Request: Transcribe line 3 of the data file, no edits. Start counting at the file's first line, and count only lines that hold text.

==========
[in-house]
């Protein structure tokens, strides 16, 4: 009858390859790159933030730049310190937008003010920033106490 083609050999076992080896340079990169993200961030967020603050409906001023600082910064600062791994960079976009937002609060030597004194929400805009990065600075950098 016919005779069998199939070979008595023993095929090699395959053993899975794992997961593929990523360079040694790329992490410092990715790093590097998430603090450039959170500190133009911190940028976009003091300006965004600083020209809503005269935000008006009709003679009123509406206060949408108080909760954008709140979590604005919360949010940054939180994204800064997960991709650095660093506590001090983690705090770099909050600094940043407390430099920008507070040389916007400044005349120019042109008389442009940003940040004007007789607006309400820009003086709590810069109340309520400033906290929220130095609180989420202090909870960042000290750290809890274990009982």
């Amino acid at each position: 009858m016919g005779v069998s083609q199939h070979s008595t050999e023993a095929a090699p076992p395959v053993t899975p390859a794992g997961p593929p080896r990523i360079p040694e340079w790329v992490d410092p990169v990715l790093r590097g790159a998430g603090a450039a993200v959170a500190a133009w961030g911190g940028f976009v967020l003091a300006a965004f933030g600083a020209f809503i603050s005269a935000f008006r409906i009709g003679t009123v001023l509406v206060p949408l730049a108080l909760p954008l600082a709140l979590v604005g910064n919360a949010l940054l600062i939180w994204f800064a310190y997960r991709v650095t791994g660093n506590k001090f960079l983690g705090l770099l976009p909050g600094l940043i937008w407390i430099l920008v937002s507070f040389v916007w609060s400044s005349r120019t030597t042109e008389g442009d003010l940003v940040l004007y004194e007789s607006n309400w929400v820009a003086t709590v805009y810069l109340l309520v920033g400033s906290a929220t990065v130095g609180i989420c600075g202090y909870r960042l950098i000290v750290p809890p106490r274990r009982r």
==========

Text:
């Amino acid at each position: 009858m016919g005779v069998s083609q199939h070979s008595t050999e023993a095929a090699p076992p395959v053993t899975p390859a794992g997961p593929p080896r990523i360079p040694e340079w790329v992490d410092p990169v990715l790093r590097g790159a998430g603090a450039a993200v959170a500190a133009w961030g911190g940028f976009v967020l003091a300006a965004f933030g600083a020209f809503i603050s005269a935000f008006r409906i009709g003679t009123v001023l509406v206060p949408l730049a108080l909760p954008l600082a709140l979590v604005g910064n919360a949010l940054l600062i939180w994204f800064a310190y997960r991709v650095t791994g660093n506590k001090f960079l983690g705090l770099l976009p909050g600094l940043i937008w407390i430099l920008v937002s507070f040389v916007w609060s400044s005349r120019t030597t042109e008389g442009d003010l940003v940040l004007y004194e007789s607006n309400w929400v820009a003086t709590v805009y810069l109340l309520v920033g400033s906290a929220t990065v130095g609180i989420c600075g202090y909870r960042l950098i000290v750290p809890p106490r274990r009982r």